Major refit: Arming the army

The collapse of the Soviet Union and its daunting military machine spelled the beginning of a process of decay for Russia's armed forces. Now, major reforms are underway to put the military back on track.

­Russia has revealed details of ambitious plans to spend over US $600 billion on upgrading its army over the next 10 years.

And there's a new man in charge as well – Russia's former envoy to NATO, the formidable Dmitry Rogozin, will now put his valuable experience to good use as he spearheads a major revamp of the country's military.

RT's Tom Barton has been to see for himself why changes are needed to Russia’s military forces, and opened his report with a question which haunts the country’s top brass: can Russia’s armed forces still truly be called the pride of the nation?

 “The Russian armed forces certainly are falling behind and have fallen behind some of their larger rivals,” believes Matthew Clements, Eurasia Security analyst.

New equipment is a priority. There is also a dire need for reforms in organization, recruitment, training, pay and military doctrine.

The government has promised $640 billion over the next 10 years to buy new weapons. However,  Russian arms manufacturers are no longer what they used to be.

 “Our army now is in need of contemporary, modern equipment, and if the Russian defense industry can’t yet provide us with what we need, we’ll buy it abroad,” stated First Deputy Minister of Defense, Aleksandr Sukhorukov.

New purchases include the land assault ship, the Mistral, bought from France; lorries from Italy, and flying drones from Israel.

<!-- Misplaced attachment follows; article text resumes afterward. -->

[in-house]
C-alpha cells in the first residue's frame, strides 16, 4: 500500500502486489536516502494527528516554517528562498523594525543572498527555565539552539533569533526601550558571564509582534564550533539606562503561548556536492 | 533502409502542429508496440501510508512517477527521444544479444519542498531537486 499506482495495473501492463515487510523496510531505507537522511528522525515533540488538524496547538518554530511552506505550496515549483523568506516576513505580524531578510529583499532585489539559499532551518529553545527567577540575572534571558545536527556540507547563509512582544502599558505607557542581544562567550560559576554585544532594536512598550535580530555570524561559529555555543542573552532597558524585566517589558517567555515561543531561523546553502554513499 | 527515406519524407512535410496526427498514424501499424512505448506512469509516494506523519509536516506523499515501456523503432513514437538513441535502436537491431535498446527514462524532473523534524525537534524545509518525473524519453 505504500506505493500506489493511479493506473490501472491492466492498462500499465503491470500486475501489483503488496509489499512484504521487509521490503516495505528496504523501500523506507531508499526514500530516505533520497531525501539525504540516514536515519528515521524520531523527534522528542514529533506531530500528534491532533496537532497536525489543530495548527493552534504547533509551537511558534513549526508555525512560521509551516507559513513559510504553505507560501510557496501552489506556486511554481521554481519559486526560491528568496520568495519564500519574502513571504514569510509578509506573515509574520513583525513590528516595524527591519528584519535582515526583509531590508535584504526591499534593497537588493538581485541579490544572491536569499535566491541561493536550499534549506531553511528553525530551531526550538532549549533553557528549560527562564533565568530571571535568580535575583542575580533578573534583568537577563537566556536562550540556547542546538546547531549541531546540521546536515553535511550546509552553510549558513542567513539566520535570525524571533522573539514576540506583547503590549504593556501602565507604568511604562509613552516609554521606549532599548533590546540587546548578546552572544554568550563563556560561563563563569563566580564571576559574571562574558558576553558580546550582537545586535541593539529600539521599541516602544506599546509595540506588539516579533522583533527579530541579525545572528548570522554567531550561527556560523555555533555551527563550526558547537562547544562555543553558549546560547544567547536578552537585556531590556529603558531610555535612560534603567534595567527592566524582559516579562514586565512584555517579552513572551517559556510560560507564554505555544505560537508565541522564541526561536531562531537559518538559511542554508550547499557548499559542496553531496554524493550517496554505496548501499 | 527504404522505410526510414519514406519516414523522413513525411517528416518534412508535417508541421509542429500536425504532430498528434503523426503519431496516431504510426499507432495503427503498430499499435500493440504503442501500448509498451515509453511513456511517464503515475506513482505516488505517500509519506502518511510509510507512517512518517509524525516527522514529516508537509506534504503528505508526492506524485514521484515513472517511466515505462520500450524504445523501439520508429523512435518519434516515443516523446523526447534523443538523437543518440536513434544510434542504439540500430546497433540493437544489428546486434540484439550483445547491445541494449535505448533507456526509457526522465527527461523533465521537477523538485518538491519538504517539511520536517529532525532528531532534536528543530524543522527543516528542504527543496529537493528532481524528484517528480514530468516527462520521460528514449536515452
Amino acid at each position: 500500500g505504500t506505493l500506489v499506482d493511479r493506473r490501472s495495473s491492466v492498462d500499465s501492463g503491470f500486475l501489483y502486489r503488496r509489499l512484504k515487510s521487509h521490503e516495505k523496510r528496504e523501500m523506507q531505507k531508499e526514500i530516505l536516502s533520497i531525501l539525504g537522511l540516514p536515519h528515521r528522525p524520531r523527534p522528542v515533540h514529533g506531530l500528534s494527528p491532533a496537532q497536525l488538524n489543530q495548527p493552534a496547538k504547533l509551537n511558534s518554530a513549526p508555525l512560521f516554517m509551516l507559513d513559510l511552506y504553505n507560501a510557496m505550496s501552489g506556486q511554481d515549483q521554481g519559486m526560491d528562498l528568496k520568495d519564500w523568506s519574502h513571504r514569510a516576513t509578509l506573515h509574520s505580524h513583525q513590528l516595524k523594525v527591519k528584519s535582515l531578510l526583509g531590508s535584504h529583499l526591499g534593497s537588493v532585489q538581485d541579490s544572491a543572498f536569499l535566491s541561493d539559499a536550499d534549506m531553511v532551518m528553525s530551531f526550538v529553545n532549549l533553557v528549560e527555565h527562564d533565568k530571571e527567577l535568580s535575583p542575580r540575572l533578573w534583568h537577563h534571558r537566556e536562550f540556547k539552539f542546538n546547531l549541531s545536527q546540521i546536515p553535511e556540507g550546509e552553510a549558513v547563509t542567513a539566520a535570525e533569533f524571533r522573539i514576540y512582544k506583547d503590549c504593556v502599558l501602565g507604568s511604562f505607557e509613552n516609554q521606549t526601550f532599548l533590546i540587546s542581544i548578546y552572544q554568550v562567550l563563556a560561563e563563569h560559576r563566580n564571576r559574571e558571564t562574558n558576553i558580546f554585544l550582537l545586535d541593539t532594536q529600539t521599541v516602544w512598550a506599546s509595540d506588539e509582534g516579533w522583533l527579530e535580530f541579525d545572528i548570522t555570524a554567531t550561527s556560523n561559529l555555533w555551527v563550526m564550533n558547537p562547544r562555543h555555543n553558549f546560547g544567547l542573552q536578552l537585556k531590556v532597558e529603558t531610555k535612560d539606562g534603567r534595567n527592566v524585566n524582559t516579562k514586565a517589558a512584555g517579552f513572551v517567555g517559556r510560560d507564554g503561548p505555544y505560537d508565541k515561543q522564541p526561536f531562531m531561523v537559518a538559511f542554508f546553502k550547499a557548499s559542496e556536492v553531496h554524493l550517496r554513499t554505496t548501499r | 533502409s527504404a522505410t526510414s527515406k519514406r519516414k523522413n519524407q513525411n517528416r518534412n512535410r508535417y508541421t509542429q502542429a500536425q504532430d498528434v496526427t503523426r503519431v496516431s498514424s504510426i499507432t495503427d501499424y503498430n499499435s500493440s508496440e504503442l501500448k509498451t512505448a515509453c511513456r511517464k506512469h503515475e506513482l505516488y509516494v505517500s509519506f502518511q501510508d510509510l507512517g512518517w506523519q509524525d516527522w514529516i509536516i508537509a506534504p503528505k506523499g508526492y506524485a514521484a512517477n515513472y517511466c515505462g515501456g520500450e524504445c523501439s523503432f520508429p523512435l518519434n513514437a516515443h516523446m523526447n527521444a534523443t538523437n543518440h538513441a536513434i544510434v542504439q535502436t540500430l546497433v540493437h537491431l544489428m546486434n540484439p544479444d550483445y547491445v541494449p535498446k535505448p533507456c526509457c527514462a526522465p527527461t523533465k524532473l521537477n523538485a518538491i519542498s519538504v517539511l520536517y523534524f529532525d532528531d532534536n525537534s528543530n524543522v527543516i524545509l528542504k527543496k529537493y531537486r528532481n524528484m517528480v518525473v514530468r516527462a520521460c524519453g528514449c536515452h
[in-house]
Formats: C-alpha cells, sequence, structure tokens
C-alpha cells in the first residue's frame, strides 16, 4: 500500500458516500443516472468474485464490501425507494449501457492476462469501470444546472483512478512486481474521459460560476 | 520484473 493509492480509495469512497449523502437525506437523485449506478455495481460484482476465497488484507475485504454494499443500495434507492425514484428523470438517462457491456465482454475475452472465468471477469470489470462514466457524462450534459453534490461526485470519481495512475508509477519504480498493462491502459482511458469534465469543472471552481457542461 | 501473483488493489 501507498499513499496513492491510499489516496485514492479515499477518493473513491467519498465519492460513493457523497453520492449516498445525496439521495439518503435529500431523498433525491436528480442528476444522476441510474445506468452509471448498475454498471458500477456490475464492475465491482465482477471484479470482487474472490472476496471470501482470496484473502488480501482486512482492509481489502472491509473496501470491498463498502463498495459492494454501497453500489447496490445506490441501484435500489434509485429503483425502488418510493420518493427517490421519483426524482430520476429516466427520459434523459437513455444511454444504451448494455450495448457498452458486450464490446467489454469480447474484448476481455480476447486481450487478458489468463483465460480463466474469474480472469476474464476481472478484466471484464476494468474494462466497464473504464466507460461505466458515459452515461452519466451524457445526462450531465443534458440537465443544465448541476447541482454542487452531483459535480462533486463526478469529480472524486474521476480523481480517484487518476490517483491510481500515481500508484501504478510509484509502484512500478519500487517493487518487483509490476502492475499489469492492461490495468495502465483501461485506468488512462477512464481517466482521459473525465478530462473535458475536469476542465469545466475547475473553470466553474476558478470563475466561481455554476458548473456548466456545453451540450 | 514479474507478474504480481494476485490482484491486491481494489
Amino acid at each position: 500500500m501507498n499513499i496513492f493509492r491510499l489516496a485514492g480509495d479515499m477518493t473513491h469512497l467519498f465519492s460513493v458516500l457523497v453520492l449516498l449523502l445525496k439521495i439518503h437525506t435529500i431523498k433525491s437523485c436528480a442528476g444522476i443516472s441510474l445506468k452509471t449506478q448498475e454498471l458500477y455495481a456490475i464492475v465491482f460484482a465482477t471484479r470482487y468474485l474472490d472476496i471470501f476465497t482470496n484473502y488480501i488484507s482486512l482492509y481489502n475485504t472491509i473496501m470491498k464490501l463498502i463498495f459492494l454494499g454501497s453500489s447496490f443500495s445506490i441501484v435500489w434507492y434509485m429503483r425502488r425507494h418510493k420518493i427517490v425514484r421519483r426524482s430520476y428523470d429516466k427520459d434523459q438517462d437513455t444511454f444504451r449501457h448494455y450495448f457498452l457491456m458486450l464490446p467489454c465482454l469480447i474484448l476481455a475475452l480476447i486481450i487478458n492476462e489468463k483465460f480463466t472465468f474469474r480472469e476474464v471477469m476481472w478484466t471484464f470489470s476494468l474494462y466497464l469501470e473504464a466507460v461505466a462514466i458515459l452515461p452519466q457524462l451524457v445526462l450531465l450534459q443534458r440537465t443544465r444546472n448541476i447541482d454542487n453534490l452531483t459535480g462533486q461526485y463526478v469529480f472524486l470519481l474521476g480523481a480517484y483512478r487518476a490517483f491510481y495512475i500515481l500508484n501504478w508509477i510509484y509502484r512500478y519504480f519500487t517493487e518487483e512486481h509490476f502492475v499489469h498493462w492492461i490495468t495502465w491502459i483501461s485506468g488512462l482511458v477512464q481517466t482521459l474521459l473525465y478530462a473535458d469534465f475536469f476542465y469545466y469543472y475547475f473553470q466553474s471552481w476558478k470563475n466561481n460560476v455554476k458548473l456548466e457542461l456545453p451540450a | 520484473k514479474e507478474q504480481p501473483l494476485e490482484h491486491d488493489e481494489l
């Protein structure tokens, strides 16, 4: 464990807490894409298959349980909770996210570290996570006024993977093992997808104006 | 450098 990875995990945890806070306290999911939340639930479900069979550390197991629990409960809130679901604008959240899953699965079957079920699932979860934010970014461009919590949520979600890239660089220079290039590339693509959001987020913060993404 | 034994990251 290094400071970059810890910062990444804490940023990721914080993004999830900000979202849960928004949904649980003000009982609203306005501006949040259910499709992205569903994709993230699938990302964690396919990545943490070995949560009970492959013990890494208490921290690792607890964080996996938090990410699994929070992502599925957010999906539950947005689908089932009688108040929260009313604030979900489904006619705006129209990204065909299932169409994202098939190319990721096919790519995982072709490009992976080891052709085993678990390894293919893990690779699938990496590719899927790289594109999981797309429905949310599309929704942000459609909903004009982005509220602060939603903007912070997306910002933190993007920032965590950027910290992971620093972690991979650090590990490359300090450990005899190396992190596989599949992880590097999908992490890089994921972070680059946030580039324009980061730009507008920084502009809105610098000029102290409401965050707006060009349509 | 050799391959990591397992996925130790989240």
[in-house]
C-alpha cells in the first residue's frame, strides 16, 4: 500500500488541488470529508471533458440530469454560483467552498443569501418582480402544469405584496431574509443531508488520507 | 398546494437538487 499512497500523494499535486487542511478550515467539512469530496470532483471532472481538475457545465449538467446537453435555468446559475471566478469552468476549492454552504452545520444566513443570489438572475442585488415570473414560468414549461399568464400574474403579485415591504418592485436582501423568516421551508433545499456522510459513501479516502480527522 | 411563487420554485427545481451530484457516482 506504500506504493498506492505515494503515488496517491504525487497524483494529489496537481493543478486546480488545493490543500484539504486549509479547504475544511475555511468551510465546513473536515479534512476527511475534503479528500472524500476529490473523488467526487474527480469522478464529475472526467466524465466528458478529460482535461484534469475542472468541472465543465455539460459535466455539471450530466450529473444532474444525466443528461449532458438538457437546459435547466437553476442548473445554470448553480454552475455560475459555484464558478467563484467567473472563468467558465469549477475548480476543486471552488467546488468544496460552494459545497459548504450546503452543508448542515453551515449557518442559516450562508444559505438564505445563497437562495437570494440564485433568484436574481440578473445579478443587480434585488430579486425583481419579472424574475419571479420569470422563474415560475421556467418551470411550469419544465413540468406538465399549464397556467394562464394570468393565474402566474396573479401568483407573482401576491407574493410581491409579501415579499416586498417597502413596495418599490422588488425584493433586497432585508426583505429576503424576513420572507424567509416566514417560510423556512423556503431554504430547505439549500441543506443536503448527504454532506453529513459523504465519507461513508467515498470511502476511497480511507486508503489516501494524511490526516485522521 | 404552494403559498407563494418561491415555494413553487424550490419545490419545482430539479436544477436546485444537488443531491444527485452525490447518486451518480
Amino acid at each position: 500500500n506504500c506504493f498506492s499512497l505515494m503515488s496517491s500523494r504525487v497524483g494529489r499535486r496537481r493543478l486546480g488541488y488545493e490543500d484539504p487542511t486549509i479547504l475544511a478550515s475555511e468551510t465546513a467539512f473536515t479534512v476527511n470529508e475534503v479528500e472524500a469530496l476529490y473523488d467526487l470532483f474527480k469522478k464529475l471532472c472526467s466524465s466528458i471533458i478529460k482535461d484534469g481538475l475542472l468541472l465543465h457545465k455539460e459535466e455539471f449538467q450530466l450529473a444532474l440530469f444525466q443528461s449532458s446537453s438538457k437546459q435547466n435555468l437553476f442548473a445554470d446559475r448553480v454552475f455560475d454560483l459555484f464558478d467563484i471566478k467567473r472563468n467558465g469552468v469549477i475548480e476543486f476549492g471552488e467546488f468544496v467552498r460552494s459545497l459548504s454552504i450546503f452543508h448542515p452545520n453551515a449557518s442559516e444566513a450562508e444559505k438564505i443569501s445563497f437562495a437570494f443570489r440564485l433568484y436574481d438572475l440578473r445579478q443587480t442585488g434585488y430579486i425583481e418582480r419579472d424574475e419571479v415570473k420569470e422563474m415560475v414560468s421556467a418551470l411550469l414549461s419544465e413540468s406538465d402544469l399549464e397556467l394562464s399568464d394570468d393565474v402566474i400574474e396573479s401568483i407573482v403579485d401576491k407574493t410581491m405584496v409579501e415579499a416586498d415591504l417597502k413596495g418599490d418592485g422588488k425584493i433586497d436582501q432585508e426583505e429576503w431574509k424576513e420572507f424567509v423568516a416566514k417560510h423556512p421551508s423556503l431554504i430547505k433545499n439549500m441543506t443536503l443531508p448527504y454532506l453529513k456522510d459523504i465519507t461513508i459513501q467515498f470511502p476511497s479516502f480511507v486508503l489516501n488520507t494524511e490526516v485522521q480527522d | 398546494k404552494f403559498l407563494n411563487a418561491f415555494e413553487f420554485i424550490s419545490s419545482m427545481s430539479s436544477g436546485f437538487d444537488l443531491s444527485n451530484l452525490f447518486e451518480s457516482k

Drones have proved a particular problem.  The defense ministry has been dismayed by the performance of a Russian company tasked with designing and building them.

 “I asked them what was their problem and what prevented them from producing good vehicles,” recalls Aleksandr Sukhorukov. “The enterprise’s bosses found plenty of excuses, such as the absence of engines, gliders, etc.  But I know how much money they received and I saw the rubbish they produced,” the First Deputy Minister complains. 

However, not all new Russian-made weapons are falling below standard.

The SU-34 fighter bomber is widely considered an exceptional aircraft.

But few have been delivered so far, and the older models they were to replace are starting to fail.

“Although Russian designers come up with some excellent hardware, for instance, in terms of fighter and combat aircraft, sometimes the industry has trouble in maintaining these at a high level and actually producing them in the kinds of numbers that the armed forces need,” Matthew Clements believes. 

And the reforms still have angry opponents too both in and outside the armed forces.

Many of them argue that the re-armament is going just fine and that buying foreign weapons undermines Russia’s military independence.

 “We are becoming dependent on foreign suppliers of spare parts for military equipment, on foreign military personnel training, on foreign supplies of specific fuels and lubricants and other substances needed for the new equipment,” Konstantin Sivkov, Doctor of Military Sciences, explained to RT.

“Nonsense,” say other observers, citing the fact that in 2008, Russian forces pushed the Georgian army out of South Ossetia in just five days.

But experts were dismayed at how outdated and clumsy the Russian army looked when faced with real opposition.

It reinforced the need for serious change.

The money being thrown at the problem is vast, but regiments of roubles on their own will not be enough. Most at the defense ministry now know that before the armed forces are ready for modern conflict, a long and very demanding war for reform must be won, both in the corridors of government and in Russia’s military-industrial complex.